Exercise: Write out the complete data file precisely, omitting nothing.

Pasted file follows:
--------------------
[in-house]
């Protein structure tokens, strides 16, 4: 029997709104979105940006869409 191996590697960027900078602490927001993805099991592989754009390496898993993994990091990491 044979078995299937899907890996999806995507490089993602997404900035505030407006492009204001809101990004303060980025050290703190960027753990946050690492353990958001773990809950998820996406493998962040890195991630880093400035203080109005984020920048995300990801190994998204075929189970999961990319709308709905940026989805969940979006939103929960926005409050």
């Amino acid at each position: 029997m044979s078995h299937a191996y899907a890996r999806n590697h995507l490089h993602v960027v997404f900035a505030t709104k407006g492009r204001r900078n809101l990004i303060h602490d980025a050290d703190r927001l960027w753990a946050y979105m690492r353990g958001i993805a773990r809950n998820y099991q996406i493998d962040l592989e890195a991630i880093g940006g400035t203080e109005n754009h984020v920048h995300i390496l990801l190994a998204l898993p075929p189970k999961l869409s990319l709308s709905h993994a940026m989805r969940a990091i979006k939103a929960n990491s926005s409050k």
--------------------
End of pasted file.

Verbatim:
[in-house]
């Protein structure tokens, strides 16, 4: 029997709104979105940006869409 191996590697960027900078602490927001993805099991592989754009390496898993993994990091990491 044979078995299937899907890996999806995507490089993602997404900035505030407006492009204001809101990004303060980025050290703190960027753990946050690492353990958001773990809950998820996406493998962040890195991630880093400035203080109005984020920048995300990801190994998204075929189970999961990319709308709905940026989805969940979006939103929960926005409050």
């Amino acid at each position: 029997m044979s078995h299937a191996y899907a890996r999806n590697h995507l490089h993602v960027v997404f900035a505030t709104k407006g492009r204001r900078n809101l990004i303060h602490d980025a050290d703190r927001l960027w753990a946050y979105m690492r353990g958001i993805a773990r809950n998820y099991q996406i493998d962040l592989e890195a991630i880093g940006g400035t203080e109005n754009h984020v920048h995300i390496l990801l190994a998204l898993p075929p189970k999961l869409s990319l709308s709905h993994a940026m989805r969940a990091i979006k939103a929960n990491s926005s409050k």